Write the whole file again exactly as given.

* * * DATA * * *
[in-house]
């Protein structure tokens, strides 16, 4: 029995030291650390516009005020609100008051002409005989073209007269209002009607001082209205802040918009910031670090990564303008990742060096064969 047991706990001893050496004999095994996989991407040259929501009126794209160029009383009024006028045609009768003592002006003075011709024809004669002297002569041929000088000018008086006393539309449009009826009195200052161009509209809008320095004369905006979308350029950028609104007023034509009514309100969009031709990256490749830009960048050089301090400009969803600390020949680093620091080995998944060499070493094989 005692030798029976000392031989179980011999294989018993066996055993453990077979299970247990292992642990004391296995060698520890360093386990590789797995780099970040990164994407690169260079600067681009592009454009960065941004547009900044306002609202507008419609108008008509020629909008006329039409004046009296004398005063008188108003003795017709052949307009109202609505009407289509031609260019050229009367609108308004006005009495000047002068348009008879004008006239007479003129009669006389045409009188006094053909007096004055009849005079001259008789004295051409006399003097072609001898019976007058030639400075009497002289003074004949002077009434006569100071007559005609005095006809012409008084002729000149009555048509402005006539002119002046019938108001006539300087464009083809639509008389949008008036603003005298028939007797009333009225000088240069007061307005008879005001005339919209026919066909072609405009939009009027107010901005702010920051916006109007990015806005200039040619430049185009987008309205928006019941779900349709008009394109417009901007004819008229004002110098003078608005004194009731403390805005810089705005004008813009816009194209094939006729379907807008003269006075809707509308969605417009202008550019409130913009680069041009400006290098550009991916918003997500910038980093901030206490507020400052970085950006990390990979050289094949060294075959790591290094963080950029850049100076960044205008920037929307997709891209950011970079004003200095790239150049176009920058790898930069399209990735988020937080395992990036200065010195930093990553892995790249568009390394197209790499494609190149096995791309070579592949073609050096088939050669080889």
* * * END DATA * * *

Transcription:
[in-house]
């Protein structure tokens, strides 16, 4: 029995030291650390516009005020609100008051002409005989073209007269209002009607001082209205802040918009910031670090990564303008990742060096064969 047991706990001893050496004999095994996989991407040259929501009126794209160029009383009024006028045609009768003592002006003075011709024809004669002297002569041929000088000018008086006393539309449009009826009195200052161009509209809008320095004369905006979308350029950028609104007023034509009514309100969009031709990256490749830009960048050089301090400009969803600390020949680093620091080995998944060499070493094989 005692030798029976000392031989179980011999294989018993066996055993453990077979299970247990292992642990004391296995060698520890360093386990590789797995780099970040990164994407690169260079600067681009592009454009960065941004547009900044306002609202507008419609108008008509020629909008006329039409004046009296004398005063008188108003003795017709052949307009109202609505009407289509031609260019050229009367609108308004006005009495000047002068348009008879004008006239007479003129009669006389045409009188006094053909007096004055009849005079001259008789004295051409006399003097072609001898019976007058030639400075009497002289003074004949002077009434006569100071007559005609005095006809012409008084002729000149009555048509402005006539002119002046019938108001006539300087464009083809639509008389949008008036603003005298028939007797009333009225000088240069007061307005008879005001005339919209026919066909072609405009939009009027107010901005702010920051916006109007990015806005200039040619430049185009987008309205928006019941779900349709008009394109417009901007004819008229004002110098003078608005004194009731403390805005810089705005004008813009816009194209094939006729379907807008003269006075809707509308969605417009202008550019409130913009680069041009400006290098550009991916918003997500910038980093901030206490507020400052970085950006990390990979050289094949060294075959790591290094963080950029850049100076960044205008920037929307997709891209950011970079004003200095790239150049176009920058790898930069399209990735988020937080395992990036200065010195930093990553892995790249568009390394197209790499494609190149096995791309070579592949073609050096088939050669080889």